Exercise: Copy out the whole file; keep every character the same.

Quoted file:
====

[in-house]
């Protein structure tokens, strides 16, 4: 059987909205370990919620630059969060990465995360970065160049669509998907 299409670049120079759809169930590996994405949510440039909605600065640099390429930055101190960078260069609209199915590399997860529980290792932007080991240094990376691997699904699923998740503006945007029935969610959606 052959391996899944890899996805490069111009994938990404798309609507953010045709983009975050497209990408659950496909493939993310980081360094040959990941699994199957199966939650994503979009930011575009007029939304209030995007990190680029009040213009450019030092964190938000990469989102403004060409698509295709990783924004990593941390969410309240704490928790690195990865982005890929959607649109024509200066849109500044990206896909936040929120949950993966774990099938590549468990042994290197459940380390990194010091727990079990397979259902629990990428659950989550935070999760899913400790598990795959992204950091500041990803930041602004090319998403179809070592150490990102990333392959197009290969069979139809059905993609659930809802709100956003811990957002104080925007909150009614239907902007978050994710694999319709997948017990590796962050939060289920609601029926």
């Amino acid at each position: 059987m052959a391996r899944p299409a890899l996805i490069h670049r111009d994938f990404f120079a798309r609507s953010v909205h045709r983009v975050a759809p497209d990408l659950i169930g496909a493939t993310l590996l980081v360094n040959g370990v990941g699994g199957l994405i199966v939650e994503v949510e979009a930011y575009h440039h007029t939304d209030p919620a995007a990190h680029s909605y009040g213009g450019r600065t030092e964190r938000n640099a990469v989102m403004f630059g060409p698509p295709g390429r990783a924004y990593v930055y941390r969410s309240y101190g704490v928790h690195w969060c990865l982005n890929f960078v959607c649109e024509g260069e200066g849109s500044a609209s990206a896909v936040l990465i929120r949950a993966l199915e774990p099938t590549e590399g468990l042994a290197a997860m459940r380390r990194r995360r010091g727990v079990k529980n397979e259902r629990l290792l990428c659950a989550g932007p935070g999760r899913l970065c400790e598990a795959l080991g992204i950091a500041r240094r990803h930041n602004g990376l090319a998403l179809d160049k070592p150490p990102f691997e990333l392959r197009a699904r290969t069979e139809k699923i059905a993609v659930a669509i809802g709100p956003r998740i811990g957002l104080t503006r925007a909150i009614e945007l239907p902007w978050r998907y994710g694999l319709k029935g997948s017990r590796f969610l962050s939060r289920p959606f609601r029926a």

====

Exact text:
[in-house]
């Protein structure tokens, strides 16, 4: 059987909205370990919620630059969060990465995360970065160049669509998907 299409670049120079759809169930590996994405949510440039909605600065640099390429930055101190960078260069609209199915590399997860529980290792932007080991240094990376691997699904699923998740503006945007029935969610959606 052959391996899944890899996805490069111009994938990404798309609507953010045709983009975050497209990408659950496909493939993310980081360094040959990941699994199957199966939650994503979009930011575009007029939304209030995007990190680029009040213009450019030092964190938000990469989102403004060409698509295709990783924004990593941390969410309240704490928790690195990865982005890929959607649109024509200066849109500044990206896909936040929120949950993966774990099938590549468990042994290197459940380390990194010091727990079990397979259902629990990428659950989550935070999760899913400790598990795959992204950091500041990803930041602004090319998403179809070592150490990102990333392959197009290969069979139809059905993609659930809802709100956003811990957002104080925007909150009614239907902007978050994710694999319709997948017990590796962050939060289920609601029926």
């Amino acid at each position: 059987m052959a391996r899944p299409a890899l996805i490069h670049r111009d994938f990404f120079a798309r609507s953010v909205h045709r983009v975050a759809p497209d990408l659950i169930g496909a493939t993310l590996l980081v360094n040959g370990v990941g699994g199957l994405i199966v939650e994503v949510e979009a930011y575009h440039h007029t939304d209030p919620a995007a990190h680029s909605y009040g213009g450019r600065t030092e964190r938000n640099a990469v989102m403004f630059g060409p698509p295709g390429r990783a924004y990593v930055y941390r969410s309240y101190g704490v928790h690195w969060c990865l982005n890929f960078v959607c649109e024509g260069e200066g849109s500044a609209s990206a896909v936040l990465i929120r949950a993966l199915e774990p099938t590549e590399g468990l042994a290197a997860m459940r380390r990194r995360r010091g727990v079990k529980n397979e259902r629990l290792l990428c659950a989550g932007p935070g999760r899913l970065c400790e598990a795959l080991g992204i950091a500041r240094r990803h930041n602004g990376l090319a998403l179809d160049k070592p150490p990102f691997e990333l392959r197009a699904r290969t069979e139809k699923i059905a993609v659930a669509i809802g709100p956003r998740i811990g957002l104080t503006r925007a909150i009614e945007l239907p902007w978050r998907y994710g694999l319709k029935g997948s017990r590796f969610l962050s939060r289920p959606f609601r029926a």